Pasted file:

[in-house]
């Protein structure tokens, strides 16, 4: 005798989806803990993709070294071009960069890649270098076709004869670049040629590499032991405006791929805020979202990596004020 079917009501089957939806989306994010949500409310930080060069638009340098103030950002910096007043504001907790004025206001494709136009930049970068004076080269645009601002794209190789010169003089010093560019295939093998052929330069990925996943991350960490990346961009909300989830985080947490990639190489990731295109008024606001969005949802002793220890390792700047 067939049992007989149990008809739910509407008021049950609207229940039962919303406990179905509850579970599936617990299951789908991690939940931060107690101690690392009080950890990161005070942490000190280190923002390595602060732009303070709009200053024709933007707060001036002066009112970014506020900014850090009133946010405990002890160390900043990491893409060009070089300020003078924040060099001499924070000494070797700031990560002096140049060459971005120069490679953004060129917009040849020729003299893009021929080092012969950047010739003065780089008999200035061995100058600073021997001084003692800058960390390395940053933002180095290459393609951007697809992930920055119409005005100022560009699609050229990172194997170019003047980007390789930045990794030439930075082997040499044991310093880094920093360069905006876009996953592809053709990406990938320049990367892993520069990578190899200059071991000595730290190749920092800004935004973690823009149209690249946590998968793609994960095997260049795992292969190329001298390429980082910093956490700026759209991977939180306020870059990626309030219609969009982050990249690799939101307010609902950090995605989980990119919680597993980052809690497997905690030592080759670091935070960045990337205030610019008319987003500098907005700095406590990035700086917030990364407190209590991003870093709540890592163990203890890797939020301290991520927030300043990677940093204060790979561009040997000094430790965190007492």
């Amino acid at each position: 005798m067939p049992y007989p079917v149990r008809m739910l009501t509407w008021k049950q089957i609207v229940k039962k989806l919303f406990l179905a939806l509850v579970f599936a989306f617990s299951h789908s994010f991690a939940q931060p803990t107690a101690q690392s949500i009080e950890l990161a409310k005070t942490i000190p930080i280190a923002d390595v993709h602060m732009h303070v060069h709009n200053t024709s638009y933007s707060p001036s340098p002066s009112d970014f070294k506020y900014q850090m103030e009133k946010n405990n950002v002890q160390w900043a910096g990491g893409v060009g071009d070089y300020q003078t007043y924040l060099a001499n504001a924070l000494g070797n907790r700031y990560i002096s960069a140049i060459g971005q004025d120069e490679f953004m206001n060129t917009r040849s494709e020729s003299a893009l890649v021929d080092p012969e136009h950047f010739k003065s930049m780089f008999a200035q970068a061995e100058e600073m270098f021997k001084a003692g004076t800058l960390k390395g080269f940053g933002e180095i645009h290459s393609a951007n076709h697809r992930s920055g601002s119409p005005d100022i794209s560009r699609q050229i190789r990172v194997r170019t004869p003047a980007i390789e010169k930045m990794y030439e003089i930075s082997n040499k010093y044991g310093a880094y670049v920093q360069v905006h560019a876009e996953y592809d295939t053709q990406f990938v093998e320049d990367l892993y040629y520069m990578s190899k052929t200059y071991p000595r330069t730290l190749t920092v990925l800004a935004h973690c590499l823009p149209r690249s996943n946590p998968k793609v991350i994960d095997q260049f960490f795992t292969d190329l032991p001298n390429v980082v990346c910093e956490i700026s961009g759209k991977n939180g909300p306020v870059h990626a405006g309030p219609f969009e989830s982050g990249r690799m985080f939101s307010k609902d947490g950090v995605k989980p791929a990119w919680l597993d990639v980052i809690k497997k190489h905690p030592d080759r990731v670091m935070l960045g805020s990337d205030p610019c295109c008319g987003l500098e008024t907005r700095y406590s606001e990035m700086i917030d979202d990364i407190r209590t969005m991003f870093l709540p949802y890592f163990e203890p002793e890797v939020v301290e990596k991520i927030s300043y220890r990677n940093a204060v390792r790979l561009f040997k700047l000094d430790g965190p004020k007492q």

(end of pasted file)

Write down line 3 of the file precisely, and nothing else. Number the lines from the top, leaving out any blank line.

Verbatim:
């Amino acid at each position: 005798m067939p049992y007989p079917v149990r008809m739910l009501t509407w008021k049950q089957i609207v229940k039962k989806l919303f406990l179905a939806l509850v579970f599936a989306f617990s299951h789908s994010f991690a939940q931060p803990t107690a101690q690392s949500i009080e950890l990161a409310k005070t942490i000190p930080i280190a923002d390595v993709h602060m732009h303070v060069h709009n200053t024709s638009y933007s707060p001036s340098p002066s009112d970014f070294k506020y900014q850090m103030e009133k946010n405990n950002v002890q160390w900043a910096g990491g893409v060009g071009d070089y300020q003078t007043y924040l060099a001499n504001a924070l000494g070797n907790r700031y990560i002096s960069a140049i060459g971005q004025d120069e490679f953004m206001n060129t917009r040849s494709e020729s003299a893009l890649v021929d080092p012969e136009h950047f010739k003065s930049m780089f008999a200035q970068a061995e100058e600073m270098f021997k001084a003692g004076t800058l960390k390395g080269f940053g933002e180095i645009h290459s393609a951007n076709h697809r992930s920055g601002s119409p005005d100022i794209s560009r699609q050229i190789r990172v194997r170019t004869p003047a980007i390789e010169k930045m990794y030439e003089i930075s082997n040499k010093y044991g310093a880094y670049v920093q360069v905006h560019a876009e996953y592809d295939t053709q990406f990938v093998e320049d990367l892993y040629y520069m990578s190899k052929t200059y071991p000595r330069t730290l190749t920092v990925l800004a935004h973690c590499l823009p149209r690249s996943n946590p998968k793609v991350i994960d095997q260049f960490f795992t292969d190329l032991p001298n390429v980082v990346c910093e956490i700026s961009g759209k991977n939180g909300p306020v870059h990626a405006g309030p219609f969009e989830s982050g990249r690799m985080f939101s307010k609902d947490g950090v995605k989980p791929a990119w919680l597993d990639v980052i809690k497997k190489h905690p030592d080759r990731v670091m935070l960045g805020s990337d205030p610019c295109c008319g987003l500098e008024t907005r700095y406590s606001e990035m700086i917030d979202d990364i407190r209590t969005m991003f870093l709540p949802y890592f163990e203890p002793e890797v939020v301290e990596k991520i927030s300043y220890r990677n940093a204060v390792r790979l561009f040997k700047l000094d430790g965190p004020k007492q």